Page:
The Heat Review


Director Paul Feig follows up his highly-successful comedy Bridesmaids with The Heat, an R-rated buddy cop comedy starring Sandra Bullock and Melissa McCarthy. 2013 has been severely lacking in the comedy department, yet The Heat bursts onto the scene with an impressive amount of rapid-fire jokes and good times. The film fully utilizes both its R-rating and its talented lead actresses, providing the audience with a seamless blend of laughter and entertainment.

Special FBI Agent Ashburn (Sandra Bullock) is an uptight over-achiever that’s currently single and without any real friends. She loves her job more than anything in the world and she’s currently on the hunt for a new promotion that would give her even more control over her fellow agents.

She’s been relocated to Boston to help bring down a ruthless drug lord.

Her new partner is a Boston cop that goes by the name of Mullins (Melissa McCarthy). Mullins is far from conventional — often using her vulgar tone and in-your-face attitude as a way to bring down the bad guys and make sure that the good guys don’t want to go anywhere near her. She’s also a loving family-oriented person that’s trying to help her recently-out-of-prison brother stay on the straight and narrow.

Both women love their jobs more than anything else and are damn good at what they do, but they come from opposite sides of the spectrum. They must now use their combined knowledge and skill to take down a known drug lord and hopefully not get anyone killed in the process.

The Heat provides the basis for a perfect buddy cop movie in the making. Director Paul Feig lends the film his steady eye for constant comedy, while Bullock and McCarthy make for the perfect oddball pairing of two cops that appear to have absolutely nothing in common, but end up agreeing on a few things along the way.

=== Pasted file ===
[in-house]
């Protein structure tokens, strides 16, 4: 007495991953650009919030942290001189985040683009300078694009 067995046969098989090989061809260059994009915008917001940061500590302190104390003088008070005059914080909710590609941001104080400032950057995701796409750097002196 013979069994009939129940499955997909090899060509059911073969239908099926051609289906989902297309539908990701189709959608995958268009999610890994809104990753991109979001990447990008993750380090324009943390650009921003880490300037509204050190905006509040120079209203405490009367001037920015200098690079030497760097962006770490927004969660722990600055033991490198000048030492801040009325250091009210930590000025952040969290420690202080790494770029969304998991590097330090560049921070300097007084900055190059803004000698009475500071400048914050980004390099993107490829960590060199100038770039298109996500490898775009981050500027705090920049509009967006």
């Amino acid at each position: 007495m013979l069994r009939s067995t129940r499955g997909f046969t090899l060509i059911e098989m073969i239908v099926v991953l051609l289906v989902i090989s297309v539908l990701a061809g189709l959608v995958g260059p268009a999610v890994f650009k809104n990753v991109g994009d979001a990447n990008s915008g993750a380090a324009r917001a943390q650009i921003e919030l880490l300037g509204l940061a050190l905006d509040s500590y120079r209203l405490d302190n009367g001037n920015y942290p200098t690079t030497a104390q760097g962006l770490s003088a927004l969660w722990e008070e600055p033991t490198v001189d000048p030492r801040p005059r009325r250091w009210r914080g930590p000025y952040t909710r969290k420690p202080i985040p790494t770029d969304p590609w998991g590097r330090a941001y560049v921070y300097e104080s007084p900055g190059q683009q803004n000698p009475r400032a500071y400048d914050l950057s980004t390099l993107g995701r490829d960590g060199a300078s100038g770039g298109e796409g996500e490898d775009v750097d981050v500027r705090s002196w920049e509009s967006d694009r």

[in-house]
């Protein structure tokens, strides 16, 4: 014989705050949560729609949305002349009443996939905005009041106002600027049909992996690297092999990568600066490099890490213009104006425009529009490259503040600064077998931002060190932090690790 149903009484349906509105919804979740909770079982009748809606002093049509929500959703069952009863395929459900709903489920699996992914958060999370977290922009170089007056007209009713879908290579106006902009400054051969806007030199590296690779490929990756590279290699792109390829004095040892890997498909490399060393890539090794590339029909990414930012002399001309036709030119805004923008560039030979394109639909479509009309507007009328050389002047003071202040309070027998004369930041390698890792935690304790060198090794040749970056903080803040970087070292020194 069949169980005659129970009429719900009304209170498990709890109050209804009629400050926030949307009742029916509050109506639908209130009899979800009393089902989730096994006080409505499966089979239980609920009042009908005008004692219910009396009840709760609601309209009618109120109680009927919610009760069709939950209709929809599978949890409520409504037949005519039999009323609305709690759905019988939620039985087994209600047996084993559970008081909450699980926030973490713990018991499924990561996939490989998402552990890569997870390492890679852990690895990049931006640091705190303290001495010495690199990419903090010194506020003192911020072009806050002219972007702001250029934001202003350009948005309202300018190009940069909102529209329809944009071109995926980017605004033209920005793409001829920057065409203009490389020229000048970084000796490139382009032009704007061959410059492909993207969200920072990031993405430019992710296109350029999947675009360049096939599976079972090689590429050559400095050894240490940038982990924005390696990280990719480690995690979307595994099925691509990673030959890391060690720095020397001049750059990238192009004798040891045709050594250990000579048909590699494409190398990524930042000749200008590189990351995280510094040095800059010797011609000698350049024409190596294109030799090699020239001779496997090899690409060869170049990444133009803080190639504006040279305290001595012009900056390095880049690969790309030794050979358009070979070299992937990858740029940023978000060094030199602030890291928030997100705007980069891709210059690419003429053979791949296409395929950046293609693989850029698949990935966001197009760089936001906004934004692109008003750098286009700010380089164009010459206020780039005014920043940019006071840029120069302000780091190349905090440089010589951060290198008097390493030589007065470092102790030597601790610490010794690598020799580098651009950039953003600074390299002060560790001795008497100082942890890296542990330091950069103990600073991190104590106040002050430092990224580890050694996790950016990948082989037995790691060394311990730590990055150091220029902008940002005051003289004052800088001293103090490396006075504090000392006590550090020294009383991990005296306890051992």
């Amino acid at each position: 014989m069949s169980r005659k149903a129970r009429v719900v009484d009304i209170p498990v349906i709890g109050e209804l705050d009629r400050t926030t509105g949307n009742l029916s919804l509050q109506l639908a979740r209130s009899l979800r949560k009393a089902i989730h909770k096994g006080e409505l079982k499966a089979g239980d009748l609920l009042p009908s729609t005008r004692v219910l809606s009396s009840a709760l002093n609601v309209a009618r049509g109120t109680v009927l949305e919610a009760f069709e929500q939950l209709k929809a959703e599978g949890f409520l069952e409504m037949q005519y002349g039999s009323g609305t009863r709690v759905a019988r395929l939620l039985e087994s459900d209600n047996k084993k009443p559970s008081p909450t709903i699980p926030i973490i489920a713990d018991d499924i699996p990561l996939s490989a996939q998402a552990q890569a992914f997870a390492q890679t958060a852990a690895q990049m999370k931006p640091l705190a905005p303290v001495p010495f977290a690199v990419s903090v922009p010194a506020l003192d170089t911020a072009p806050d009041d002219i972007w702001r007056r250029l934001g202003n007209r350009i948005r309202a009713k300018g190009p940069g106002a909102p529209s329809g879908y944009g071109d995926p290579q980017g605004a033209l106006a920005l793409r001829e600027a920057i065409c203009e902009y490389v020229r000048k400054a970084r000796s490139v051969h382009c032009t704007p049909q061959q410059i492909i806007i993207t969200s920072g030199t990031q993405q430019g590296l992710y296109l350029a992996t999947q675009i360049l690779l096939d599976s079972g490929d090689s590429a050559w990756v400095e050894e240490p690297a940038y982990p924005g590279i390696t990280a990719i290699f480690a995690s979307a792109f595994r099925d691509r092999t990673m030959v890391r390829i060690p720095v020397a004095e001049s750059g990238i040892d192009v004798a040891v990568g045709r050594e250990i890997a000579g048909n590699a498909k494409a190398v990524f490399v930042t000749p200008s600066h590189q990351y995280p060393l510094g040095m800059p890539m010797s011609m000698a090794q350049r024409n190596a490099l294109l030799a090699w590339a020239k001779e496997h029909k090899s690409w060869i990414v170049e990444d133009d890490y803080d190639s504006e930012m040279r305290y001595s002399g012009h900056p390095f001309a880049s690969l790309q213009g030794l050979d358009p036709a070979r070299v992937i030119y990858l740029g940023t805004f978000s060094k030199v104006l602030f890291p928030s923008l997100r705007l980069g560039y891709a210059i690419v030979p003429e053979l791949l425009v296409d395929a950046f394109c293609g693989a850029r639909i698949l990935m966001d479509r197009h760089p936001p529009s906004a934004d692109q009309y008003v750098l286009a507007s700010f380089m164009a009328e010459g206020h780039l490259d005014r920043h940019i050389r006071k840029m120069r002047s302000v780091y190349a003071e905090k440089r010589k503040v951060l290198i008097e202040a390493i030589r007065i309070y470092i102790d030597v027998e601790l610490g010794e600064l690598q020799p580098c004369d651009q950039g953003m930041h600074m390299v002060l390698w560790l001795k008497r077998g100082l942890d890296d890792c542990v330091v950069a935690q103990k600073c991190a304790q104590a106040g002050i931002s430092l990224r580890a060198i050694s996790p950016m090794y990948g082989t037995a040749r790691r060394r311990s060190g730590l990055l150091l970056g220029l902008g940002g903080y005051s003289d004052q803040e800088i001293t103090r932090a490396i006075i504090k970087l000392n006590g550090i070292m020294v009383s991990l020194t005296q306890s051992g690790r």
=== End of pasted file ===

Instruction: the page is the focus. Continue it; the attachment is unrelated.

Let me start off my review by saying that The Heat is absolutely hilarious and easily one of the best comedies of the year. I know that’s not saying much, especially since I’ve only liked three comedies this year, but The Heat really is the real deal. It’s not just funny, but it’s also really damn entertaining. It’s one of the better buddy cop movies of the past decade; one that rarely spoofs on the sub-genre and instead fully embraces it and its known quirks.


The Heat comes fully-loaded with comedy that’ll make you fall off of your seat because of how hard it’ll make you laugh. Feig wisely shifts around a few of the film’s key funny moments that were given away in the trailers to make you discover even more surprise laughs. It sometimes sucks seeing so many alternate takes, but that only makes me want to own the eventual extended cut on Blu-ray that much more. This film is absolutely loaded with laughter and it’s great knowing that Feig had a wealth of talent to mine from.

What’s even better is that Feig actually makes you care for the characters. You become fully invested into Ashburn and Mullins from the get-go. Not just because of Bullock’s ability to turn such a straight-laced bitch into one awkward and sort of sad sister or McCarthy’s foul-mouthed tell-it-like-it-is attitude, but because of Feig and writer Katie Dippold‘s attention to the tiniest of details.